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Posted on October 15, 2020 (5781) By Rabbi Yaakov Bernstein | Series: | Level:

Rav Moshe Chaim Luzzatto (Ramchal) explains that Adom’s eating of the forbidden fruit brought about a confusion between good and bad. This state remained until the Giving of the Torah (Matan Torah).

Matan Torah shook the world; good was separated from evil. Although good and evil now stand apart — the independence of good does not give it sway over evil. We still wait for a future “tikun” — correction, at which time good will dominate evil.

In this way, the Ramchal explains the special tefilos of Rosh Hashana:

Malchiyos — On this day we recognize that Hashem alone rules.
Zichronos — On this day He remembers all that man has done and judges him.
Shofros — The shofar heard at Mt. Sinai represents the earth-shattering change of the Giving of the Torah, when good was separated from evil. We daven for the future sounding of the shofar, when good will achieve dominance over evil. (See Ramchal, Ma’amar Hachochma)

Worlds

Chazal tell us that Hashem made and destroyed worlds before He created the present one.
Kanfei Yona asks, “Why did Hashem build and destroy worlds before the present one? Since He knows what the future will bring, why was it necessary?”

One of the great fundamentals of Torah is “bechira chofshis” — we have free choice. Some of the kedusha from the primordial worlds remain in this world. These are sparks of light, which are covered with shells. The choice of the tzadikim is to uncover these sparks of light. (Yalkut Reuveini)

This concept can be applied to all kinds of churban — destruction. The initial luchos, written by Hashem, were destroyed. The Batei Mikdash, too, were destroyed. In each case, kedusha remains from those entities — our job is to find the kedusha and elevate it.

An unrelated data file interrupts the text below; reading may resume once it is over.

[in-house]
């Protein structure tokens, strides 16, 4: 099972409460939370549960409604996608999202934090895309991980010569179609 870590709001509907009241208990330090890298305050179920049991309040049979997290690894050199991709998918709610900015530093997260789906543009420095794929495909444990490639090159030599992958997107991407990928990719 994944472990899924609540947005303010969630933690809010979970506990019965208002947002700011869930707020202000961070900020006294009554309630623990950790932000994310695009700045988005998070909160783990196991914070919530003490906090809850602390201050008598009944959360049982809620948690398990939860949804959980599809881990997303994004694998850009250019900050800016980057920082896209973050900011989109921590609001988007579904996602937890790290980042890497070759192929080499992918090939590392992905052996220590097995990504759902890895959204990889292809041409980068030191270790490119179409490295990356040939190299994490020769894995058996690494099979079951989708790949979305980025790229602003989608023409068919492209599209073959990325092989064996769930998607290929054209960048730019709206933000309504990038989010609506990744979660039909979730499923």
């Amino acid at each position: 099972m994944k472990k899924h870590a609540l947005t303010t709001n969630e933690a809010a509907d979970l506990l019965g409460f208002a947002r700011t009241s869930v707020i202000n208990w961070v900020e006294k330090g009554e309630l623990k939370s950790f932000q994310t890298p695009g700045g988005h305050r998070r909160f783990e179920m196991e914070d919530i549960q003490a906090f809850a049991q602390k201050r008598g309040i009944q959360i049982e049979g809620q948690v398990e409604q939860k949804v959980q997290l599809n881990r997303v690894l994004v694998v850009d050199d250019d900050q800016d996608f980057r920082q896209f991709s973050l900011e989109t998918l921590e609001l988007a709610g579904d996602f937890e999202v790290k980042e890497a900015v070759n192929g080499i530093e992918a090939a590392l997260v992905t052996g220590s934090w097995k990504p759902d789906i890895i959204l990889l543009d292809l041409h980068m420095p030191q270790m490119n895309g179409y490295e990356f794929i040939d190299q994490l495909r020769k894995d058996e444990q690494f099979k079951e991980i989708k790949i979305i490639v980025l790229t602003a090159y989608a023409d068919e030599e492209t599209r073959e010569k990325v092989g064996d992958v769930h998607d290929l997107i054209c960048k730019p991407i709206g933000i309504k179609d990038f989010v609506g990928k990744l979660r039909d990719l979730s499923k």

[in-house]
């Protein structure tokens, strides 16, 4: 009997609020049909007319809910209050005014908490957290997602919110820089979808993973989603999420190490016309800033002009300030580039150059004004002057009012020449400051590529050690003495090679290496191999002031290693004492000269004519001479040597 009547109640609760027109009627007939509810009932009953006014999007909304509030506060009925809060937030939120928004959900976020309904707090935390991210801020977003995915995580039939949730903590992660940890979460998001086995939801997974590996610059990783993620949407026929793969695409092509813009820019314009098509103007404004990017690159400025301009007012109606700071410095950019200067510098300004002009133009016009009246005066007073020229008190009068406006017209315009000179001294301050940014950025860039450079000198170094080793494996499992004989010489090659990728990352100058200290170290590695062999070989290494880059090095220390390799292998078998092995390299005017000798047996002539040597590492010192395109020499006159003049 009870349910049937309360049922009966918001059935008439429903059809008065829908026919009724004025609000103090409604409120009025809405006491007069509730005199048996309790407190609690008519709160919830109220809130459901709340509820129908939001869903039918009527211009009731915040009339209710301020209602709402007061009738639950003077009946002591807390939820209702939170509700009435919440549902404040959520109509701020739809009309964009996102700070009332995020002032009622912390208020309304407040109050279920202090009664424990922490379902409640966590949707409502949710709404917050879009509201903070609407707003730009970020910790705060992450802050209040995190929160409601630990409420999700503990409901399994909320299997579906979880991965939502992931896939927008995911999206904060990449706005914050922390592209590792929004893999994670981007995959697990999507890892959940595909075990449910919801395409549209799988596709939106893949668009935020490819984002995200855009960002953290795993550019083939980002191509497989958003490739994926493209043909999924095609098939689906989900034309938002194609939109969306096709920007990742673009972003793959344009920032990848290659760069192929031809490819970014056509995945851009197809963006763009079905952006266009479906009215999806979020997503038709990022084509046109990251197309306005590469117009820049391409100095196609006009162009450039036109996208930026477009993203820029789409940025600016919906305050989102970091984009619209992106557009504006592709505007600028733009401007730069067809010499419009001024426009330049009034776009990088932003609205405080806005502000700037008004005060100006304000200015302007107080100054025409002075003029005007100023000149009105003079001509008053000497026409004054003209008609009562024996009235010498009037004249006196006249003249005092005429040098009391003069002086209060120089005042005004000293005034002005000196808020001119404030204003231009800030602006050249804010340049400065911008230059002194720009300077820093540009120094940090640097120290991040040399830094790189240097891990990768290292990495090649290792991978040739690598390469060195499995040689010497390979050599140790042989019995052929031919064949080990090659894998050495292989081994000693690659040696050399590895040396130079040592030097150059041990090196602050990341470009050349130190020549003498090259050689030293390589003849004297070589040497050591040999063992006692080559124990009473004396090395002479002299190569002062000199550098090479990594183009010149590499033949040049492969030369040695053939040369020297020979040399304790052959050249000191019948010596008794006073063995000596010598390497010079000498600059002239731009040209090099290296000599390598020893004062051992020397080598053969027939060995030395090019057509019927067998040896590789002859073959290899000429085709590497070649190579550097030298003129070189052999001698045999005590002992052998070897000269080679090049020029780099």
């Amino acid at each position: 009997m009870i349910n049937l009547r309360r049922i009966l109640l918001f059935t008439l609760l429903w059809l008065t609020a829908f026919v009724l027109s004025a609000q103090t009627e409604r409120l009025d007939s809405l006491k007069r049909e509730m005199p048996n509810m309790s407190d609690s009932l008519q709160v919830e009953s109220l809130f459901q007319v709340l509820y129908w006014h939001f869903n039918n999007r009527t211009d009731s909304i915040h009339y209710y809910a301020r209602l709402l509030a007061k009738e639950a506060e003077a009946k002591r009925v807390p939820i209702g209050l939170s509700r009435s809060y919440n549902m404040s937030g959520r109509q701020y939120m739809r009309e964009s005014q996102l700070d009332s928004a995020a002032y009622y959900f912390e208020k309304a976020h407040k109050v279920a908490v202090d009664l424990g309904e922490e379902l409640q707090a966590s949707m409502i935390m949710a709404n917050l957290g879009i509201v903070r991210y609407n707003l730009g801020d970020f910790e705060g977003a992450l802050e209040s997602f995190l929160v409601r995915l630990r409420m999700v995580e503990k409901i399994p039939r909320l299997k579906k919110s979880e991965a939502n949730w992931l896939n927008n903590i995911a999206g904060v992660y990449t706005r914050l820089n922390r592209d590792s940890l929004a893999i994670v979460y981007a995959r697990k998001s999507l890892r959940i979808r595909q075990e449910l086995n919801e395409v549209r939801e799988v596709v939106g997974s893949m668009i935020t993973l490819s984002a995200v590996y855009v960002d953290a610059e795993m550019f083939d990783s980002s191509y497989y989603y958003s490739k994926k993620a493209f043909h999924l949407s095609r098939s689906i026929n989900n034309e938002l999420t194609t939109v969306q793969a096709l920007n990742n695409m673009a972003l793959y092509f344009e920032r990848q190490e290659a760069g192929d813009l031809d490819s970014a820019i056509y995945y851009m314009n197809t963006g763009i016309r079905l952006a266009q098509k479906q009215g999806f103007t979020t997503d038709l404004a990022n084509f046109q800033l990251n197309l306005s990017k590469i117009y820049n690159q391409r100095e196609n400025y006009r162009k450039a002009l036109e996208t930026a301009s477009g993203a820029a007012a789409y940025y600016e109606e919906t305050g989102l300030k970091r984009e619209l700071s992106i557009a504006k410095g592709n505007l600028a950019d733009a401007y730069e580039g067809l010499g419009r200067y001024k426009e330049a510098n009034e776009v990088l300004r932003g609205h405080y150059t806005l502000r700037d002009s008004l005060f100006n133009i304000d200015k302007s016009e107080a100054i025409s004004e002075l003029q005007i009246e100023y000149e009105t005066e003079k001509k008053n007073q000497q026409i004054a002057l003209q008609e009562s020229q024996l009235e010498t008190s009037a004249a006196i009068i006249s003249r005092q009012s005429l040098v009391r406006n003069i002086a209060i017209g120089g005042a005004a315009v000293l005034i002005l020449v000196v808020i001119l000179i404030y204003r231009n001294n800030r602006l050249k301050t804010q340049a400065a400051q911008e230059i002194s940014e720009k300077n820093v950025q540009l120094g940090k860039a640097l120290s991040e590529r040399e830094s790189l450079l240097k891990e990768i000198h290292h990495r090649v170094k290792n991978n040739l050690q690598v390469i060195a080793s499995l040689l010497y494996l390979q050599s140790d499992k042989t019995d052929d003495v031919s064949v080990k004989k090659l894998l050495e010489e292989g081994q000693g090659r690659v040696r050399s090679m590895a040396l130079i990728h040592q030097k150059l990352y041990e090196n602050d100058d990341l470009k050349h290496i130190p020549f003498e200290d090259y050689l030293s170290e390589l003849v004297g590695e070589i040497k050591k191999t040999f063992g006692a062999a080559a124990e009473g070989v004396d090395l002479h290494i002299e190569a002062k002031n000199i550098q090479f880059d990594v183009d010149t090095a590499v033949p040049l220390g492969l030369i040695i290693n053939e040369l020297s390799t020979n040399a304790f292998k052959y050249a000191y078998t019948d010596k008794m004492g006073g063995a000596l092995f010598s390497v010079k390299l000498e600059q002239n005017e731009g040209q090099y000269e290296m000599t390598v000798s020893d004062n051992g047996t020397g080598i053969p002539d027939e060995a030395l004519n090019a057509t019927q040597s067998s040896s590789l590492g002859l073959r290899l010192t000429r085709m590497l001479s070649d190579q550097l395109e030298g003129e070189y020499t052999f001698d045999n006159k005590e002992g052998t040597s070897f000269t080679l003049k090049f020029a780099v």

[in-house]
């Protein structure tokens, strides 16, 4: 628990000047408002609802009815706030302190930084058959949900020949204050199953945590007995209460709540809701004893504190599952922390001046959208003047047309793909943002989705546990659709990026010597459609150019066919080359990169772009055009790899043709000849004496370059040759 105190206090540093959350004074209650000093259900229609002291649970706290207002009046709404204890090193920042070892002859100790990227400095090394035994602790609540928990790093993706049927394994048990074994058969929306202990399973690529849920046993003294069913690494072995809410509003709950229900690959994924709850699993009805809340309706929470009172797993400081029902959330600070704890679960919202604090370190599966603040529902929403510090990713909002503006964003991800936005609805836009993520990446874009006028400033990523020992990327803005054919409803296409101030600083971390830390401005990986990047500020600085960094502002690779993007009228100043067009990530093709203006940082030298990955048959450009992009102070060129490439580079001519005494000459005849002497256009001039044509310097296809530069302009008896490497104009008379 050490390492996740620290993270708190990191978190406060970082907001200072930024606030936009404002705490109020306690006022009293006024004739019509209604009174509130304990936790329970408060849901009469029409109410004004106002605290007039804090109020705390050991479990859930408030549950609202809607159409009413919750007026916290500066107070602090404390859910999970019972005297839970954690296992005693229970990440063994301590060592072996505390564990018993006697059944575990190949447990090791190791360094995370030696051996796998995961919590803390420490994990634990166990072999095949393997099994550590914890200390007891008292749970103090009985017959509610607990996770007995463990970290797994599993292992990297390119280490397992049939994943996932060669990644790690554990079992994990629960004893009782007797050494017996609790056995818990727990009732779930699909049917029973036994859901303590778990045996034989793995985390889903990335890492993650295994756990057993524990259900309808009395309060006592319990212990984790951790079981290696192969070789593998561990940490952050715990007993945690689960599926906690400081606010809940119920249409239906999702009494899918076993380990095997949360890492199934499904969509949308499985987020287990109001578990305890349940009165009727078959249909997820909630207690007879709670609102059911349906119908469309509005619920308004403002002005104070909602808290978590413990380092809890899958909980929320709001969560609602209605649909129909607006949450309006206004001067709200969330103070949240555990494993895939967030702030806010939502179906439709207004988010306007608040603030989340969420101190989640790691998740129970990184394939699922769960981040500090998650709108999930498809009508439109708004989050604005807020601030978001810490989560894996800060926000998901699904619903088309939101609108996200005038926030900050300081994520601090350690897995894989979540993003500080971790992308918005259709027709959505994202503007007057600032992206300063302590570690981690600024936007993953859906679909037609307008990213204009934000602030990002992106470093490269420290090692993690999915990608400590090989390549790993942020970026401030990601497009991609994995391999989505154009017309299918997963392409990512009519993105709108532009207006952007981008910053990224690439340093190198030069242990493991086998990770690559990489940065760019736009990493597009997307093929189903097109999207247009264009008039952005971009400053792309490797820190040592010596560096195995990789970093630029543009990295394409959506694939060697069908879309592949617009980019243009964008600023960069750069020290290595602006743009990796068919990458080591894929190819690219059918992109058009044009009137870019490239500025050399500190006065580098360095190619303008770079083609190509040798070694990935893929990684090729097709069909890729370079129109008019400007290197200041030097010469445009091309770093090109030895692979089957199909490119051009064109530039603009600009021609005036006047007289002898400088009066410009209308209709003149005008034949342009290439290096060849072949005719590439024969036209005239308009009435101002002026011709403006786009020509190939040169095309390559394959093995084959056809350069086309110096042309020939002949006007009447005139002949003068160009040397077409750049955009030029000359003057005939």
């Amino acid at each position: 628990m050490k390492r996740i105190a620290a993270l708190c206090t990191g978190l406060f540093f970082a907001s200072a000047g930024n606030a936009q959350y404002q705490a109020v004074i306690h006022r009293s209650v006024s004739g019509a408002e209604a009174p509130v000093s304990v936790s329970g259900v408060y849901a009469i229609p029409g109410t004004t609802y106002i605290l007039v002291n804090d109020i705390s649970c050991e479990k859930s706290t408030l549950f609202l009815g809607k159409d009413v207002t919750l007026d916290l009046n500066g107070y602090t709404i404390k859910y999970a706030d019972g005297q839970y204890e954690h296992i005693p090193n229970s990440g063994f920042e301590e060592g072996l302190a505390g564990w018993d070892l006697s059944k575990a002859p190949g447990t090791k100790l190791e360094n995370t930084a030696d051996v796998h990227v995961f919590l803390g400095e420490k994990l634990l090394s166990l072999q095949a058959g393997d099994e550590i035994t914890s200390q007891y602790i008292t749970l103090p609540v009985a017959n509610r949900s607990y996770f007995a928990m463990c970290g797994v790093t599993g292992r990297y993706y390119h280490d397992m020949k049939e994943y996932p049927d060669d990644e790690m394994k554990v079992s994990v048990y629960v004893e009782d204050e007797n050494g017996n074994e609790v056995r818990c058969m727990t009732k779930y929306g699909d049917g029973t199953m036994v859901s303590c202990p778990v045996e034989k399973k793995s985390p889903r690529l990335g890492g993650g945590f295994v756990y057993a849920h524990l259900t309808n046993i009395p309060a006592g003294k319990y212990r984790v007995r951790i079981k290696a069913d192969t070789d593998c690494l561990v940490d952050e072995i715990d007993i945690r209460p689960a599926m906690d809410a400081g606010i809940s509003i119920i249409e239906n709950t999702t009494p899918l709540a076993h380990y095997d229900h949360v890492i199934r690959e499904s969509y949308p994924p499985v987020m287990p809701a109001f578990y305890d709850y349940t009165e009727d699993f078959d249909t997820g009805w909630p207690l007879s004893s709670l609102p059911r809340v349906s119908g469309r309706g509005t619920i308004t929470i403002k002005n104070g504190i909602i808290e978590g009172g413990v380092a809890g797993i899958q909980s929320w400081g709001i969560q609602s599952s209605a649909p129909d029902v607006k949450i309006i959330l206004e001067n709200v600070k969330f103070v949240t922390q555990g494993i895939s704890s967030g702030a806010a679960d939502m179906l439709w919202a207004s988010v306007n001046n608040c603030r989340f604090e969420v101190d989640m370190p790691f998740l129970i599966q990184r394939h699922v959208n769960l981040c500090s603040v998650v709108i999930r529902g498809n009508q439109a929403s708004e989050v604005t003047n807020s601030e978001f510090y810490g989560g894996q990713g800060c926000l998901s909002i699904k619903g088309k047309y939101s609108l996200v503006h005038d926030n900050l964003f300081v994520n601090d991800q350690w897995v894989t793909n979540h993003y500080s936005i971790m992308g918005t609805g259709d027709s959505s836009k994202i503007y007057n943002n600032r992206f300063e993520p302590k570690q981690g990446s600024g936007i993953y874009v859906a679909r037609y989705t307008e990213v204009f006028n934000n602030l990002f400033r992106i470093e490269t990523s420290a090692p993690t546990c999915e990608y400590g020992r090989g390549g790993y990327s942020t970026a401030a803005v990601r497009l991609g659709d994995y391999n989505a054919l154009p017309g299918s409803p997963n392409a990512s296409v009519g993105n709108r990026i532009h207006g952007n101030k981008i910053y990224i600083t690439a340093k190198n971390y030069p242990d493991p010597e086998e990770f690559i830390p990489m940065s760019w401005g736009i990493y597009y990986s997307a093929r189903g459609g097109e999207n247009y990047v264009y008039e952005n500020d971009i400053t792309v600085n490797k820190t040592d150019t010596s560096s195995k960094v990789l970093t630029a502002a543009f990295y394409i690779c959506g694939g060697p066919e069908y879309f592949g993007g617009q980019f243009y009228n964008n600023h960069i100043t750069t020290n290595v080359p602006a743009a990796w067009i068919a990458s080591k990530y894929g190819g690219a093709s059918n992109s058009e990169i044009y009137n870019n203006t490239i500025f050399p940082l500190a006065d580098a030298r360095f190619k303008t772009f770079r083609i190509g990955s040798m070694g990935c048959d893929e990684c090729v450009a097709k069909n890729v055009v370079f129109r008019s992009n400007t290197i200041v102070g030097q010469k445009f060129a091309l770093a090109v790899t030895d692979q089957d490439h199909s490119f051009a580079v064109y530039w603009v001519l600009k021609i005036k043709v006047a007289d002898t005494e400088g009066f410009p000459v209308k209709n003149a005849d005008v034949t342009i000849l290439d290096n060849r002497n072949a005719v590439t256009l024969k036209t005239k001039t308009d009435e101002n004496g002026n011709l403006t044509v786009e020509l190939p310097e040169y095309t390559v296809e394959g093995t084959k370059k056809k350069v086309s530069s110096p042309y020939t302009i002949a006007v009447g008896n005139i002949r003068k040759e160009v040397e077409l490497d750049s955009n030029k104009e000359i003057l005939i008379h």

Aguda Achas

We had hoped that the pandemic would bring unity for the common good — unfortunately people are more divided than ever. Two authorities will issue opposite rulings — from one extreme to the other. They are diametrically, absolutely opposed.

During the Yomim Tovim we said, “Hashem ori v’yishi, mimi ira” — Hashem is my light and salvation, from whom shall I be afraid? (T’hilim 27:1) There is nothing to fear. Yet, on Rosh Hashana and Yom Kippur we davened, “Sein pachdecha al kol ma’asecha” — Place Your fear over all Your creatures… (Machzor for Yomim Nora’im) This is, of course, fear of Hashem.

The fear of Hashem should bring about “v’yei’asu kulam aguda achas” — they shall bind together as one. (Machzor, Ibid.) Why are we so divided?

What could be a greater sign of Hashem’s dominion than the pandemic — but people don’t look at it that way. Some don’t take it seriously — others look for scapegoats. We just finished saying “unasaneh tokef” — that life and death and all the brochos and hardships are decided between Rosh Hashana and Yom Kippur. We must take responsibility for our actions — there is no one else to blame!

During a cholera epidemic, Rav Yisrael Salanter organized bands of young men to help the sick — not one of them became ill. In urging safety measures for the Yomim Nora’im — his concern was that there not be a Chilul Hashem (disgracing of Hashem’s Name).

Rav Yisrael received much flack, but that year, his reputation spread world-wide. Alas, today everything is polarized, politicized.

Let’s not be afraid of anyone or anything — but “Sein pachdecha al kol ma’asecha” — Place Your fear over all Your creatures! We should be afraid of Chilul Hashem — disgracing of Hashem’s Name.

“V’yei’asu kulam aguda achas” — they shall bind together as one!

We must find grounds for common, civil discourse. See Medrash Raba B’midbar 21:1: “The entire Torah is shalom, as it states, “Kol n’sivosecha shalom” — all its paths are peaceful (Mishley 3:17)… The Amida concludes with shalom, Birkas Kohanim concludes with shalom… There is no vessel which maintains brocha akin to shalom…”